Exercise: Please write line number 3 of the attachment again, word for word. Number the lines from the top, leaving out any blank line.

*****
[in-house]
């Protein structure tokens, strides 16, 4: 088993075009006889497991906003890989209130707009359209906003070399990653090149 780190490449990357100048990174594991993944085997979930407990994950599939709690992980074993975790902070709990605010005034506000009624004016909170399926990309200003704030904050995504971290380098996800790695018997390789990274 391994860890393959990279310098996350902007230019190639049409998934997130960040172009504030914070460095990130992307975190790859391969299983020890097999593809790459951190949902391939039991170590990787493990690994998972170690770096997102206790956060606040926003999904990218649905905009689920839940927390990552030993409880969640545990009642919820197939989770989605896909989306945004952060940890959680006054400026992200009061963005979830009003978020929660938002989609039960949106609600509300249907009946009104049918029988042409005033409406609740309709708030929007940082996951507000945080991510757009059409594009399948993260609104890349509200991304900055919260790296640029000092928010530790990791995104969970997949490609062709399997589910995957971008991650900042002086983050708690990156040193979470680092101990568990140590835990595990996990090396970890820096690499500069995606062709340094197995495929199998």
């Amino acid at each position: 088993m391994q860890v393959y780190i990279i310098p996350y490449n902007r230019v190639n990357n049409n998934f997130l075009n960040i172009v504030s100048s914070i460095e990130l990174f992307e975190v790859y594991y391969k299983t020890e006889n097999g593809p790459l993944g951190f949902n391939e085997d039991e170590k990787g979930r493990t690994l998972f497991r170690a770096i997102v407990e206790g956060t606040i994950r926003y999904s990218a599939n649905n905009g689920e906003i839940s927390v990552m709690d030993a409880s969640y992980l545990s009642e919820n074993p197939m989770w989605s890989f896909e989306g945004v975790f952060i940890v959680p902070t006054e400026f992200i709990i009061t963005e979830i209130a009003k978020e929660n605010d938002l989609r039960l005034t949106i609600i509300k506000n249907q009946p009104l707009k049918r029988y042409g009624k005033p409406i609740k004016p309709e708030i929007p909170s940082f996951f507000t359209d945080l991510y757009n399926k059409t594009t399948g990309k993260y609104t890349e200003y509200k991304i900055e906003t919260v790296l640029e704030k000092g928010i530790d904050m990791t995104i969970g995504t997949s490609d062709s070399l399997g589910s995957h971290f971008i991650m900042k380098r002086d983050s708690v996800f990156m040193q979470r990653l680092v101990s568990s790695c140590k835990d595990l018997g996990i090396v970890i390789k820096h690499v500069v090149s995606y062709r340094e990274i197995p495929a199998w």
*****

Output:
């Amino acid at each position: 088993m391994q860890v393959y780190i990279i310098p996350y490449n902007r230019v190639n990357n049409n998934f997130l075009n960040i172009v504030s100048s914070i460095e990130l990174f992307e975190v790859y594991y391969k299983t020890e006889n097999g593809p790459l993944g951190f949902n391939e085997d039991e170590k990787g979930r493990t690994l998972f497991r170690a770096i997102v407990e206790g956060t606040i994950r926003y999904s990218a599939n649905n905009g689920e906003i839940s927390v990552m709690d030993a409880s969640y992980l545990s009642e919820n074993p197939m989770w989605s890989f896909e989306g945004v975790f952060i940890v959680p902070t006054e400026f992200i709990i009061t963005e979830i209130a009003k978020e929660n605010d938002l989609r039960l005034t949106i609600i509300k506000n249907q009946p009104l707009k049918r029988y042409g009624k005033p409406i609740k004016p309709e708030i929007p909170s940082f996951f507000t359209d945080l991510y757009n399926k059409t594009t399948g990309k993260y609104t890349e200003y509200k991304i900055e906003t919260v790296l640029e704030k000092g928010i530790d904050m990791t995104i969970g995504t997949s490609d062709s070399l399997g589910s995957h971290f971008i991650m900042k380098r002086d983050s708690v996800f990156m040193q979470r990653l680092v101990s568990s790695c140590k835990d595990l018997g996990i090396v970890i390789k820096h690499v500069v090149s995606y062709r340094e990274i197995p495929a199998w």